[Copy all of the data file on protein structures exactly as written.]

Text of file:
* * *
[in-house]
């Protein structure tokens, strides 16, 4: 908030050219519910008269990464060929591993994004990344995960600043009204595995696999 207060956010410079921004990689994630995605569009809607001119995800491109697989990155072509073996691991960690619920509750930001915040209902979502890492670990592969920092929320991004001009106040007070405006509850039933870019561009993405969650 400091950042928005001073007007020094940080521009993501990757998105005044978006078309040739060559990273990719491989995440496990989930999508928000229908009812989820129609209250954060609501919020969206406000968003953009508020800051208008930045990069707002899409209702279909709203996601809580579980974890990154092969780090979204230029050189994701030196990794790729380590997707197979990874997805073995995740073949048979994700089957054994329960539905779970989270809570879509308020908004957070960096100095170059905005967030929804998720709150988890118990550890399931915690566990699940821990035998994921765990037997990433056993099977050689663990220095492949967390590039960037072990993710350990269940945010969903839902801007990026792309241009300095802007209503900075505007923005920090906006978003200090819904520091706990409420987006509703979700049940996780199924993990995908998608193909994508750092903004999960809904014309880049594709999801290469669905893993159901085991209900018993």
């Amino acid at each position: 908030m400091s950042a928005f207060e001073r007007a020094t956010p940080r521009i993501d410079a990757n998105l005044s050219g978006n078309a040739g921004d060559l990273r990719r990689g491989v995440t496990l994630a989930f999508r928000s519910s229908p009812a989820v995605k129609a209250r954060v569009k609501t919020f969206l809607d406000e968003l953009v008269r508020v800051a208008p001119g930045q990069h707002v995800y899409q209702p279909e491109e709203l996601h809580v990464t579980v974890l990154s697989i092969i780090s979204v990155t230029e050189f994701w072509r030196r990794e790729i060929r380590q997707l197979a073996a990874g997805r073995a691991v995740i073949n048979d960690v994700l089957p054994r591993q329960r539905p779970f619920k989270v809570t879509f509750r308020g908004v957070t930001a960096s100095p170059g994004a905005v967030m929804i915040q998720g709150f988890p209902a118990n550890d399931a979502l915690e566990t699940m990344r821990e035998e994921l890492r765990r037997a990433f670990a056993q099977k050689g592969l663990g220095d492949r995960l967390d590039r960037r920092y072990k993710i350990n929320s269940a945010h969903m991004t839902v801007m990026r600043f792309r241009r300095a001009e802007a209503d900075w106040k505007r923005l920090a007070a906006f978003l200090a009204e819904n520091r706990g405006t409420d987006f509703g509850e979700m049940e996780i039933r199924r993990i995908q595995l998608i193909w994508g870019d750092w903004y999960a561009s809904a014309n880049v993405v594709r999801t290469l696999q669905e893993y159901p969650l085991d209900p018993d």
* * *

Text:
[in-house]
């Protein structure tokens, strides 16, 4: 908030050219519910008269990464060929591993994004990344995960600043009204595995696999 207060956010410079921004990689994630995605569009809607001119995800491109697989990155072509073996691991960690619920509750930001915040209902979502890492670990592969920092929320991004001009106040007070405006509850039933870019561009993405969650 400091950042928005001073007007020094940080521009993501990757998105005044978006078309040739060559990273990719491989995440496990989930999508928000229908009812989820129609209250954060609501919020969206406000968003953009508020800051208008930045990069707002899409209702279909709203996601809580579980974890990154092969780090979204230029050189994701030196990794790729380590997707197979990874997805073995995740073949048979994700089957054994329960539905779970989270809570879509308020908004957070960096100095170059905005967030929804998720709150988890118990550890399931915690566990699940821990035998994921765990037997990433056993099977050689663990220095492949967390590039960037072990993710350990269940945010969903839902801007990026792309241009300095802007209503900075505007923005920090906006978003200090819904520091706990409420987006509703979700049940996780199924993990995908998608193909994508750092903004999960809904014309880049594709999801290469669905893993159901085991209900018993």
């Amino acid at each position: 908030m400091s950042a928005f207060e001073r007007a020094t956010p940080r521009i993501d410079a990757n998105l005044s050219g978006n078309a040739g921004d060559l990273r990719r990689g491989v995440t496990l994630a989930f999508r928000s519910s229908p009812a989820v995605k129609a209250r954060v569009k609501t919020f969206l809607d406000e968003l953009v008269r508020v800051a208008p001119g930045q990069h707002v995800y899409q209702p279909e491109e709203l996601h809580v990464t579980v974890l990154s697989i092969i780090s979204v990155t230029e050189f994701w072509r030196r990794e790729i060929r380590q997707l197979a073996a990874g997805r073995a691991v995740i073949n048979d960690v994700l089957p054994r591993q329960r539905p779970f619920k989270v809570t879509f509750r308020g908004v957070t930001a960096s100095p170059g994004a905005v967030m929804i915040q998720g709150f988890p209902a118990n550890d399931a979502l915690e566990t699940m990344r821990e035998e994921l890492r765990r037997a990433f670990a056993q099977k050689g592969l663990g220095d492949r995960l967390d590039r960037r920092y072990k993710i350990n929320s269940a945010h969903m991004t839902v801007m990026r600043f792309r241009r300095a001009e802007a209503d900075w106040k505007r923005l920090a007070a906006f978003l200090a009204e819904n520091r706990g405006t409420d987006f509703g509850e979700m049940e996780i039933r199924r993990i995908q595995l998608i193909w994508g870019d750092w903004y999960a561009s809904a014309n880049v993405v594709r999801t290469l696999q669905e893993y159901p969650l085991d209900p018993d």